Nation falls silent to remember war dead as pandemic restricts commemorations
Written by on 12 November 2020
Britain has fallen silent to remember those who died in war as the coronavirus pandemic restricted Armistice Day commemorations.
Today marks 100 years since the ‘Unknown Warrior’ was buried at Westminster Abbey to symbolise all the soldiers whose bodies never returned home.
An invite-only service was held at Westminster and attended by Prince Charles, the Duchess of Cornwall and Prime Minister Boris Johnson – who all arrived wearing masks.
It comes after the Queen was seen covering her face in public for the first time when she visited Westminster Abbey for a Remembrance Sunday service last weekend.
Scaled-back commemorations took place in Edinburgh’s Memorial Gardens, Belfast city centre, at York Minster and the National Memorial Arboretum in Staffordshire.
Despite coronavirus restrictions that ban people from meeting more than one other person they don’t live with in England, Downing Street gave remembrance gatherings the green light – providing they were outdoors and socially distanced.
Wednesday also marks 100 years since the Cenotaph was unveiled on Whitehall to pay tribute to fallen soldiers who fought in the First and Second World Wars.
While people usually turn out to lay poppy wreaths at their local war memorials, smaller ceremonies were restricted this year.
Instead people up and down the country were encouraged to stand in silence on their doorsteps or by their windows.
At a mass testing centre in Liverpool, where a new trial is being carried out, work came to a standstill for two minutes to observe the silence.
A special Armistice Day service was also held in the House of Commons for the first time, with around 50 of the 650 MPs able to attend with social distancing measures in place.
Commons speaker Sir Lindsay Hoyle announced the service yesterday, saying: “Pausing for two minutes to remember the sacrifice made by so many brave men and women in faraway places 102 years ago is something we should not give up to this awful virus.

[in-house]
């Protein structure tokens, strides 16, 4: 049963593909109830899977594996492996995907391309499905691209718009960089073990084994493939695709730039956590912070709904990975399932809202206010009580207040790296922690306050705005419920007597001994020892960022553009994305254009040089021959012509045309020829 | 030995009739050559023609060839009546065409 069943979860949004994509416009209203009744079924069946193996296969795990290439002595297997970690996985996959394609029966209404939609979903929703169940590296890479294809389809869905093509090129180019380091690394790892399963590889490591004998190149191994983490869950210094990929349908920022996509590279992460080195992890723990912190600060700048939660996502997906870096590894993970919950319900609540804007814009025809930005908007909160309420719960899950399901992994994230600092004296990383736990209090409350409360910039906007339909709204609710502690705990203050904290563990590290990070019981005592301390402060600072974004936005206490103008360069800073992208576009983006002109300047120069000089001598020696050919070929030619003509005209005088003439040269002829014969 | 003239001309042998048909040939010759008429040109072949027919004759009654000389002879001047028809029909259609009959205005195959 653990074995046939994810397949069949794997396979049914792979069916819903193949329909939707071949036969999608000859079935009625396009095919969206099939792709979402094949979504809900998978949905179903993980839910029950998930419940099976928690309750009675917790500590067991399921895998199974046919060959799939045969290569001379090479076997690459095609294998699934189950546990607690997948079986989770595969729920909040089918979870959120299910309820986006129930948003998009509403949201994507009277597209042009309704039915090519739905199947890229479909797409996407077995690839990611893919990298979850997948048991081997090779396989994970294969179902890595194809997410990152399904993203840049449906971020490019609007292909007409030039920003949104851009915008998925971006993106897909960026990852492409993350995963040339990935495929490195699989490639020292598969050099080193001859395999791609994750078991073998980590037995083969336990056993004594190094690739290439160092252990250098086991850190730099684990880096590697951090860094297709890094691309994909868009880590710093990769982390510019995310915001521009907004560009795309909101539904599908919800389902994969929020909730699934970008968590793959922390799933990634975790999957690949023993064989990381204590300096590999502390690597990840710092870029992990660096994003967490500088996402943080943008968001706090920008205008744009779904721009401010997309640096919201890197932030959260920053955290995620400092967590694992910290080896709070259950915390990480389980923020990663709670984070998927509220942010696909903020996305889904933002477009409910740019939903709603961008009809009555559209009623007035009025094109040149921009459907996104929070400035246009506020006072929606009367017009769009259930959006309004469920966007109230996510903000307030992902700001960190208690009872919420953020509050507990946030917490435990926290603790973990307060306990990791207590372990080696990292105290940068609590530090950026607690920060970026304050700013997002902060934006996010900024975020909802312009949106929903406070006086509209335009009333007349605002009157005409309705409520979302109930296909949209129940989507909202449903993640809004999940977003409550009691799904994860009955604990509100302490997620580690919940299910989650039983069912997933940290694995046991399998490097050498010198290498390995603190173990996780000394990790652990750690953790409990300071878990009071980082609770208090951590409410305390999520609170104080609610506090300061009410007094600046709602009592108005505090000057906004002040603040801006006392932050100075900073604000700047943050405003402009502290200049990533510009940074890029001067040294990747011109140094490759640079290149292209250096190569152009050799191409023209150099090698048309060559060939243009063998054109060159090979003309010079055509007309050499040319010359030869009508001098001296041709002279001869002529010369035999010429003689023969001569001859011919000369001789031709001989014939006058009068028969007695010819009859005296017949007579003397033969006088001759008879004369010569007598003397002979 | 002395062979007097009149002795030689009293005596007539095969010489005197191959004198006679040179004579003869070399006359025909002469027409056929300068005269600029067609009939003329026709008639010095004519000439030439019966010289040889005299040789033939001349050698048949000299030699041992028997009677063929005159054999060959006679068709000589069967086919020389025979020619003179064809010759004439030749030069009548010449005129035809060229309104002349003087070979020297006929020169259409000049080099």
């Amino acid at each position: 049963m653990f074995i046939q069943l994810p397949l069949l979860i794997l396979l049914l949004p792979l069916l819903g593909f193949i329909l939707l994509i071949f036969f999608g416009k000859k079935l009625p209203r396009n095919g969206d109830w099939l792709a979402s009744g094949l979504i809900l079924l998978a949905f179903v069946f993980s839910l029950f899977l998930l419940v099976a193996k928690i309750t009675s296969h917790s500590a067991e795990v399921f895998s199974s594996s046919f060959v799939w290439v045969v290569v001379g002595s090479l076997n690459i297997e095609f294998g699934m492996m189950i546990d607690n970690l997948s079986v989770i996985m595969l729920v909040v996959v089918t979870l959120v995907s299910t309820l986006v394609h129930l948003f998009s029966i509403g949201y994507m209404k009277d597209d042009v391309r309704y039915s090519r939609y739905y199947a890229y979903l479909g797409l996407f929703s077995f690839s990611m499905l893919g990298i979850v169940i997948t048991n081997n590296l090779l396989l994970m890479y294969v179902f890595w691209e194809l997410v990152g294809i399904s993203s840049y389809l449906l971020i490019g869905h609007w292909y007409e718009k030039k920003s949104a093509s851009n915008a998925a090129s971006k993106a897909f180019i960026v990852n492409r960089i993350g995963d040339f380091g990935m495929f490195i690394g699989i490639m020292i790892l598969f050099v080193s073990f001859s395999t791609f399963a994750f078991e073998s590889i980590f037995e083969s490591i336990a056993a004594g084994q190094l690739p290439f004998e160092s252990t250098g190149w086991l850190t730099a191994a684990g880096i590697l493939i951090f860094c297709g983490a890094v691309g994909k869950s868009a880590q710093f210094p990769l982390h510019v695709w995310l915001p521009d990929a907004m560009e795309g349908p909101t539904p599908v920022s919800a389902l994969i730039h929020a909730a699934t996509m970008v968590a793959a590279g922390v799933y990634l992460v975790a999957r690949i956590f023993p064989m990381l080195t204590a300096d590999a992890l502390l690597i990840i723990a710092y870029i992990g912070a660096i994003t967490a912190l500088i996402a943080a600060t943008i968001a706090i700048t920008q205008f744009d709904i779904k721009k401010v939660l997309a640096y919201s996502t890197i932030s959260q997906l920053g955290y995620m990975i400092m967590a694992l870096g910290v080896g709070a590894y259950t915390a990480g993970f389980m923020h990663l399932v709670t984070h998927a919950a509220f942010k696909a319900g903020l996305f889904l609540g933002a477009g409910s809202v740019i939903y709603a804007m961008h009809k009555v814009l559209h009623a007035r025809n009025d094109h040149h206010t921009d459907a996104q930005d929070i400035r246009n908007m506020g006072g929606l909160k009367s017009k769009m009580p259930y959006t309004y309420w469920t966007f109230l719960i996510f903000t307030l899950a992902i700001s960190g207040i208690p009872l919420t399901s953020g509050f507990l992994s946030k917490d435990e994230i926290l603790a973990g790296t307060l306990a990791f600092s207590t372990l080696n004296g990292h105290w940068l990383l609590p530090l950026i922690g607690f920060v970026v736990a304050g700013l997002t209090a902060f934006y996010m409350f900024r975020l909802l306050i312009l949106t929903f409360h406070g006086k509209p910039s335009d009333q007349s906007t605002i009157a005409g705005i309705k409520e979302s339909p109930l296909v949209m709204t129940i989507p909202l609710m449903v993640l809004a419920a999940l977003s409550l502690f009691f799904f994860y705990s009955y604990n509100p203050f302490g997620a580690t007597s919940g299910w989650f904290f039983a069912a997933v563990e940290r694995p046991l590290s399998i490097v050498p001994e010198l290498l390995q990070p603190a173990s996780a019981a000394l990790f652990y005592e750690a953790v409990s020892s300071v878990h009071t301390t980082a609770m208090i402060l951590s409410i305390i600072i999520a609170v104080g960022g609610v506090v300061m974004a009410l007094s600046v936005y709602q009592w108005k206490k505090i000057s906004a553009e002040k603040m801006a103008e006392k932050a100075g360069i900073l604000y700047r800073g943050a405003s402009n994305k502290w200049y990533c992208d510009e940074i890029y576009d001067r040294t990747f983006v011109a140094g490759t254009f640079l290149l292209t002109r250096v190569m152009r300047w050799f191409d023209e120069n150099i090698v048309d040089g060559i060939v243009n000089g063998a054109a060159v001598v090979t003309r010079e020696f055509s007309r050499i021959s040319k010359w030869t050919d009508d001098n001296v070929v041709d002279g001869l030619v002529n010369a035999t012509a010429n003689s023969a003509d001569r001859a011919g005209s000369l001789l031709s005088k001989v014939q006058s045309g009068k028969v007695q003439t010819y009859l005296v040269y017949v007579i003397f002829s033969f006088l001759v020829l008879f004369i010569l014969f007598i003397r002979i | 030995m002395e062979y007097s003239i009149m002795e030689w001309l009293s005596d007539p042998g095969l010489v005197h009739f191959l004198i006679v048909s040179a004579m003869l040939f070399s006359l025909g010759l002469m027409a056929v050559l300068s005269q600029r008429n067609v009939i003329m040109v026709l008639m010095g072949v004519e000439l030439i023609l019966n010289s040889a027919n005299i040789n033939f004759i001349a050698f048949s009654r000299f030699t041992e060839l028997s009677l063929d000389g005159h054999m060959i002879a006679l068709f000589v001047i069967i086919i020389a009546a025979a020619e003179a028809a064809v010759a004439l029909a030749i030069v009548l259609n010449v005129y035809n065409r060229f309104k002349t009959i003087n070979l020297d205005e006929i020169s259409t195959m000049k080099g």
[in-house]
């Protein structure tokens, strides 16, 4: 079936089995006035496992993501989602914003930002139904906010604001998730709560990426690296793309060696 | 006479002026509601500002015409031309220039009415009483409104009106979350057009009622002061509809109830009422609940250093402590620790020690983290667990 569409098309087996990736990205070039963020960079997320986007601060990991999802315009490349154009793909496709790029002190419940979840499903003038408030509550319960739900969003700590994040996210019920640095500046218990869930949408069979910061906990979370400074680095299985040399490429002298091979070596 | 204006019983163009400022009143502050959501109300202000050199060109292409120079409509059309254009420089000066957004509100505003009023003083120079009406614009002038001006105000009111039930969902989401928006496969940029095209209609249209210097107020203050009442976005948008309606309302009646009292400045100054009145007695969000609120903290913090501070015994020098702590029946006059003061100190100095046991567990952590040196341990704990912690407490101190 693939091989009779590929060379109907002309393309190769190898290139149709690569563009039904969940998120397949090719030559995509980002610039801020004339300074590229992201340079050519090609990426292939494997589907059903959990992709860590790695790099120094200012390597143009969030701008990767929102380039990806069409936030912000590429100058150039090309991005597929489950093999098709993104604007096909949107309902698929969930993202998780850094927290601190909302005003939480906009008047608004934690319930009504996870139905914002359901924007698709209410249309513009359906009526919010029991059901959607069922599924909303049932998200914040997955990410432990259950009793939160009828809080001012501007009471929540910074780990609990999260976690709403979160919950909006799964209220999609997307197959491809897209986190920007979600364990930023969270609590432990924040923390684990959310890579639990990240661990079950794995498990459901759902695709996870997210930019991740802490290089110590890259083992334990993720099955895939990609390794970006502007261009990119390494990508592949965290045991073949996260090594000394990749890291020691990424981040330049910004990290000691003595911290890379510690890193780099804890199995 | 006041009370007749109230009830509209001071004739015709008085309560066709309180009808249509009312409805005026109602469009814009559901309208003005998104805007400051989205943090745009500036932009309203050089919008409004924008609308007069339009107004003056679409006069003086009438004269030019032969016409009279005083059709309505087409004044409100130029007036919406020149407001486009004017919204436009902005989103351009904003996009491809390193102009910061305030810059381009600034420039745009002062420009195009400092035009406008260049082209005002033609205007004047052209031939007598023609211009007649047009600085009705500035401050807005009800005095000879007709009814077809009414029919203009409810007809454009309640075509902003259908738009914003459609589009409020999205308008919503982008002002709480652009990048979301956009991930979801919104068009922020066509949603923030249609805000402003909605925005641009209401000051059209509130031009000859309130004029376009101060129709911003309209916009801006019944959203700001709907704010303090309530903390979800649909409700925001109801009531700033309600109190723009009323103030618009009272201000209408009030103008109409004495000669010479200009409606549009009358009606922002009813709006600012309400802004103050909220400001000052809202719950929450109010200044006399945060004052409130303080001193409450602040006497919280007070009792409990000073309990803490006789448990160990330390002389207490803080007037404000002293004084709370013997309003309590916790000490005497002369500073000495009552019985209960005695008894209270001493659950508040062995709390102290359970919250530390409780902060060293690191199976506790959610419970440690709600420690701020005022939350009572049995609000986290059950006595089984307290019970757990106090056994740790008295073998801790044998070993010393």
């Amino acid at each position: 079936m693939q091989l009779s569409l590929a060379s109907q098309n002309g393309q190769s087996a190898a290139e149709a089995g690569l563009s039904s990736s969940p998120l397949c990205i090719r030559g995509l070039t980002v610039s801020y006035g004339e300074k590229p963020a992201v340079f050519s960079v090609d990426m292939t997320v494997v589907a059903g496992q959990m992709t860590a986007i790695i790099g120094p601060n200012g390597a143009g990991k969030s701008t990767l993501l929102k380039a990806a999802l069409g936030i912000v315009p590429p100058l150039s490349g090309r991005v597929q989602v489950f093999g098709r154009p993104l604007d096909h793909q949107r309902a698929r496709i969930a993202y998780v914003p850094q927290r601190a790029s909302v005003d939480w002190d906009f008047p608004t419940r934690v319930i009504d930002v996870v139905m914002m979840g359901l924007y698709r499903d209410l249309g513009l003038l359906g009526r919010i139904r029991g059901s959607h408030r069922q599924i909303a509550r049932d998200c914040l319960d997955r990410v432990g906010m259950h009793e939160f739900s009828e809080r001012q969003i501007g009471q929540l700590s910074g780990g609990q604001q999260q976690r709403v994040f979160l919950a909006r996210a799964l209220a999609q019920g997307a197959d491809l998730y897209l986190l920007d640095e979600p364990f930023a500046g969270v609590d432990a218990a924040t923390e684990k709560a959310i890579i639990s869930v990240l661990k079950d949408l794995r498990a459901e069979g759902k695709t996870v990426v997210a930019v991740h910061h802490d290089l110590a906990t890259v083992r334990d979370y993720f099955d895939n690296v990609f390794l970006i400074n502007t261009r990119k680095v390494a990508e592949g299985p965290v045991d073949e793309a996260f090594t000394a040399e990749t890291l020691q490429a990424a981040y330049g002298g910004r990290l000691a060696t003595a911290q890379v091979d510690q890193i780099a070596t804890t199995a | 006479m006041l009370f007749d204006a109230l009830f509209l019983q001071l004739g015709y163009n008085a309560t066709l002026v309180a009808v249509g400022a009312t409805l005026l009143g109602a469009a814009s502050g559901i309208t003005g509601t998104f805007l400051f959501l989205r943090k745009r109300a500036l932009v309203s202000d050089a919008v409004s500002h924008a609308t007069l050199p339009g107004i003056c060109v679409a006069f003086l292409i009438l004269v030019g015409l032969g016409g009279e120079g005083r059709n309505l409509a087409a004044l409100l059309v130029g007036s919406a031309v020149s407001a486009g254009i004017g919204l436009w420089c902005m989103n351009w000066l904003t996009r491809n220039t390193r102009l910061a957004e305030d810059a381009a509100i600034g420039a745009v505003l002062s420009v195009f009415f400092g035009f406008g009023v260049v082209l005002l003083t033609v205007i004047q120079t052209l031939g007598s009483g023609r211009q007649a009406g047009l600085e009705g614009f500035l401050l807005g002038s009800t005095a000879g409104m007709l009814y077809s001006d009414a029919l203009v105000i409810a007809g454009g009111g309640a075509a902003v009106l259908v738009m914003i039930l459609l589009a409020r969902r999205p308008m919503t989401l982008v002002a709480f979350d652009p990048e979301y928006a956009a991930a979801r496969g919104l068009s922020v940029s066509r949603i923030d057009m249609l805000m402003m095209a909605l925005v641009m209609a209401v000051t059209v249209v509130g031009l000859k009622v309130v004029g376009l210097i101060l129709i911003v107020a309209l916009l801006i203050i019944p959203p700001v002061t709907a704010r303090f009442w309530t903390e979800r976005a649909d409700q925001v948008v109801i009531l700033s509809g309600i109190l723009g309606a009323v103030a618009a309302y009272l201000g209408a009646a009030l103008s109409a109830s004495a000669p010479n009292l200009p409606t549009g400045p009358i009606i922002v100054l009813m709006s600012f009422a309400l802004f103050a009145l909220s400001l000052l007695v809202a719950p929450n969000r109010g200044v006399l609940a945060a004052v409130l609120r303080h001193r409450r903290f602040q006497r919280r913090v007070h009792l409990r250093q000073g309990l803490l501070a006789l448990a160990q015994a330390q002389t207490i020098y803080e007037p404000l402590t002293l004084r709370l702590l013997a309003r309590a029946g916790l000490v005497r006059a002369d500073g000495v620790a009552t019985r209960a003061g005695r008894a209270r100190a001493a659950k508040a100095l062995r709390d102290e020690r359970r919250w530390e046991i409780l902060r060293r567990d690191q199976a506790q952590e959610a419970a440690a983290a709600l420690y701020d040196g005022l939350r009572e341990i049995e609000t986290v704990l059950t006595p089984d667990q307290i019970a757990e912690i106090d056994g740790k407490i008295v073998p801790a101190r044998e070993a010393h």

“It is why I wanted this House and its members to have the opportunity to commemorate this moment in the Commons chamber.”
Elsewhere, 100 poppy wreaths were taken by members of the armed forces on a train from Penzance in Cornwall so they would arrive in London in time for 11am.
The traditional two-minute silence is held every year to mark the end of the First World War, after an agreement between Germany and the Allies took effect at the “11th hour of the 11th day of the 11th month” of 1918.
Commenting on the Unknown Warrior’s anniversary, head of the armed forces General Sir Nick Carter said: “The burial one hundred years ago of the Unknown Warrior was a seminal moment for the British people.
“To many of those who stood in silence or who made the pilgrimage to Westminster, he was not unknown at all.
“His very anonymity meant that he was the father, husband, son or brother who never came home from the war.
“Today the tomb of the Unknown Warrior reminds us all that war has a cost and that we should never forget those who sacrificed their lives for our free and open way of life.”